TensorRT 3.0.2 with multi-streaming

I do profile the TRT C++ application using the nvprof tool. My application is instantiating 4 independent parallel streams derived from common TRT execution context:

for ( int stream_idx = 0 ; stream_idx < batchSize; stream_idx++ ){
		trtcontext.enqueue(1, buffers[stream_idx], stream[stream_idx], nullptr);
...

What I expect from this code is to see 4 or more equivalent cuda streams with the TRT cuda kernels executed concurrently and overlapped in time.

But looking at the nvprof log file in the NVIDIA Visual Profiler tool there is only two main streams where the Default one is dedicated for HtoD memory transfers and the other one is for TRT kernels execution that are unfortunately scheduled all in one stream and are not overlapped with HtoD memory transfers at all.

Here are next questions arise:

  1. Is it really an issue with TensorRT so it is unable to utilise CUDA stream capability?
  2. Could it be just nvprof tool problem that it is unable to show up CUDA kernels execution concurrency?
  3. Does it actually make sense to profile TRT application using nvprof tool?
  4. How we can ensure that TensorRT is really using multi-streaming?

NOTE: I am running and profiling my app on NVIDIA Drive PX with TensorRT 3.0.2

Thanks,

There isn’t enough information here to know exactly what might be going wrong, but I can verify that parallel stream execution does work. With my GTC2018 talk, I discussed optimizing OpenNMT and on page 33 & 34, you can see multi-stream execution and parallel kernel execution.
http://on-demand.gputechconf.com/gtc/2018/presentation/s8822-optimizing-nmt-with-tensorrt.pdf

There could be a few reasons for not seeing this.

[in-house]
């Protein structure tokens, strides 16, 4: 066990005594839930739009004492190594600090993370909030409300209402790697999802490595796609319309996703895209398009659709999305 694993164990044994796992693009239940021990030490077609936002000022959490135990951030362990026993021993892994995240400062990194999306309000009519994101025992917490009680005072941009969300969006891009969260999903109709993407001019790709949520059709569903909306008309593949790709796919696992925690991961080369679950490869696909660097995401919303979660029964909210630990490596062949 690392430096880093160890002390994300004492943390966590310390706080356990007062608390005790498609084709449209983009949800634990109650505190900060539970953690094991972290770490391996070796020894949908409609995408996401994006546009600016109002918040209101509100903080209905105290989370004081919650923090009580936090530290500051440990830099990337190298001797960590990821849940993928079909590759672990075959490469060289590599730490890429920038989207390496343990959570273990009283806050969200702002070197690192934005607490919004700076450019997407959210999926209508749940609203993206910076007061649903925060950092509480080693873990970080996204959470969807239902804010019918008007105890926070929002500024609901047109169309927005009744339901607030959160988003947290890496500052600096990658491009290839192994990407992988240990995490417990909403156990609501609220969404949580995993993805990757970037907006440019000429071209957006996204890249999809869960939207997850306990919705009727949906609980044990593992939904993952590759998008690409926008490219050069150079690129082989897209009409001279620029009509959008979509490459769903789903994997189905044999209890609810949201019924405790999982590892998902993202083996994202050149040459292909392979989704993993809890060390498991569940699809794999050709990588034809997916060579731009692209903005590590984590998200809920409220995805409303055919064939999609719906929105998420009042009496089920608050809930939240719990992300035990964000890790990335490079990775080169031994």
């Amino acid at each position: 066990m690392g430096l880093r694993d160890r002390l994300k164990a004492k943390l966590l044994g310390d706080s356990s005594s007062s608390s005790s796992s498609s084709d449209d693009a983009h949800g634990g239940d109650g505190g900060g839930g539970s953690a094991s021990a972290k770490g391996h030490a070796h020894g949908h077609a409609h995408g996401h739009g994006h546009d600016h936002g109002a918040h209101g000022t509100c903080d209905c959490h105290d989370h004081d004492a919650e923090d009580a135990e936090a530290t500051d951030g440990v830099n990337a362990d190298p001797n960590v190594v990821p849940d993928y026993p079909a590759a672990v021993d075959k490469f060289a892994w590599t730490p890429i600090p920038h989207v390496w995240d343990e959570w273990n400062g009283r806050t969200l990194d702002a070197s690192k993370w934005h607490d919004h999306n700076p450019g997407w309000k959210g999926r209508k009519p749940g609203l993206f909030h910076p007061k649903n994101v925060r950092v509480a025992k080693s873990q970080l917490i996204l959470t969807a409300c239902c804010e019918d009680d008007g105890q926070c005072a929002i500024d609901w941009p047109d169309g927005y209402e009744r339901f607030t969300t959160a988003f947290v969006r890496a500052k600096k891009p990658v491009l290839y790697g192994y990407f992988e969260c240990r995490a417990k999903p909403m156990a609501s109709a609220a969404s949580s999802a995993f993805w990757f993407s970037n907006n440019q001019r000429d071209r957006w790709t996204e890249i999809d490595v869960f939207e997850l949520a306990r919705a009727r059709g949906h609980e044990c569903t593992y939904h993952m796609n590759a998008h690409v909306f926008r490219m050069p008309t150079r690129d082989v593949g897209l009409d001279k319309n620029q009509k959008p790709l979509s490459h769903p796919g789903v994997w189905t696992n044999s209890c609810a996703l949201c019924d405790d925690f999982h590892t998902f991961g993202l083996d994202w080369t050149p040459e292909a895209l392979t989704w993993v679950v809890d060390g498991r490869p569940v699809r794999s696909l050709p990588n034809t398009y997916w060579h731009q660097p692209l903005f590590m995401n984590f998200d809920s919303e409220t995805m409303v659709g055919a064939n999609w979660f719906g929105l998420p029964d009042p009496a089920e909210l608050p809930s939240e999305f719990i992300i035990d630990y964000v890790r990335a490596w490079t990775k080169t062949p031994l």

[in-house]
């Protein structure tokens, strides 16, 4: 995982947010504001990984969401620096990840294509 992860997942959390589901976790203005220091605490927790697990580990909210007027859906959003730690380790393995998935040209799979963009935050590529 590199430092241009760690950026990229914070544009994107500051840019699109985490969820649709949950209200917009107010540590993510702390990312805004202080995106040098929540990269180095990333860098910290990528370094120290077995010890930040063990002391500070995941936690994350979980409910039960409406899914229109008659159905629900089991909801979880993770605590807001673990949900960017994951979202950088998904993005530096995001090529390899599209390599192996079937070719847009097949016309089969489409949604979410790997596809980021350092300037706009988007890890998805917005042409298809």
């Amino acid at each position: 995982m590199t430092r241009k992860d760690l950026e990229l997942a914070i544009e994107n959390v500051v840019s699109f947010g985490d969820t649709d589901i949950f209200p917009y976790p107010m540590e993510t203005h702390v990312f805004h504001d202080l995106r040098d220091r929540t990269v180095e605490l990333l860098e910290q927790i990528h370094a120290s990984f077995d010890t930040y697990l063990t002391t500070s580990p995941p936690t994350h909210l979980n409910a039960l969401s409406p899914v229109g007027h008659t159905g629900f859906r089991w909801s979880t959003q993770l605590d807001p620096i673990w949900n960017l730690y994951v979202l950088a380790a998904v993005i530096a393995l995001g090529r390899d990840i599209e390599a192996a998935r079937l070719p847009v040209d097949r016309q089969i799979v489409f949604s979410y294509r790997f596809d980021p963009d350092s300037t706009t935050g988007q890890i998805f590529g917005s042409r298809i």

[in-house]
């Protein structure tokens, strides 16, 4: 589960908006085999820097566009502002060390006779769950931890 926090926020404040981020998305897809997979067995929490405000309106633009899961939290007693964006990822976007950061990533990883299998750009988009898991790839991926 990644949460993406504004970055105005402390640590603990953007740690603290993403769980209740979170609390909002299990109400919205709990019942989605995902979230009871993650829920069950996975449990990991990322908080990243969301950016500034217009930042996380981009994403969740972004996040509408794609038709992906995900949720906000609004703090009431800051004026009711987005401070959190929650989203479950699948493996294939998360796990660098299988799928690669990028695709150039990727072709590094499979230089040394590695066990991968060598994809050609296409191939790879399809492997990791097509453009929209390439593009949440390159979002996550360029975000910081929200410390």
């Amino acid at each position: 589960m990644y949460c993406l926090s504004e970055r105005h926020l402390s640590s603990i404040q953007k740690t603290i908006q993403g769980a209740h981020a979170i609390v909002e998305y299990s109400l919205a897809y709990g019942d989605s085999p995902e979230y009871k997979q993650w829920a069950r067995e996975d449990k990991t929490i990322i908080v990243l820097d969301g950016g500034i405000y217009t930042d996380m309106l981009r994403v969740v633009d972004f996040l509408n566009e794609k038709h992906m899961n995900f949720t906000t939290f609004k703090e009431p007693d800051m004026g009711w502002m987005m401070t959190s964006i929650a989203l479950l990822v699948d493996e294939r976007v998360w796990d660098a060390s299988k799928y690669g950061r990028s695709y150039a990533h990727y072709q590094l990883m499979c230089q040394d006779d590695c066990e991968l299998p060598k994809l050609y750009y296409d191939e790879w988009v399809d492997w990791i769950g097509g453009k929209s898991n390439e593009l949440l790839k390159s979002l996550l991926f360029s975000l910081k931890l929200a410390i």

1. The kernels are launch bound and the next kernel is not finished launching before the current kernel is done.
  2. The kernels are resource bound and there are no free resources to execute the kernels in parallel.

Your engine may allocate buffers for it’s intermediate results, therefore concurrent execution will just result in a data race and you’ll end up with a wrong output.

If you want parallelism, for each stream you need a dedicated (CudaEngine, ExecutionContext) pair, then if your kernels are not resource bound you should have parallelism.

Hope it helps, I just spent a lot of time to deduce this as this is not really well documented.

I’m having similar issue with TensorRT4
Separated engines, contexts, streams, buffers:

IExecutionContext* context = engine->createExecutionContext();
    IExecutionContext* context2 = engine2->createExecutionContext();
    cudaStream_t stream, stream2;
    CHECK(cudaStreamCreate(&stream));
    CHECK(cudaStreamCreate(&stream2));

    CHECK(cudaMemset(buffers[inputIdx], 0, inputSize));
    CHECK(cudaMemset(buffers2[inputIdx], 0, inputSize));

    for (int i = 0; i < iteration;i++) //1000
    {
    context ->enqueue(batchSize, buffers, stream, nullptr);
    context2 ->enqueue(batchSize, buffers2, stream2, nullptr);
    }

But they still execute in interleaving,
however if I use MPS with multiple program launches, they will execute concurrently and have faster overall runtime, can be verified with visual profiler.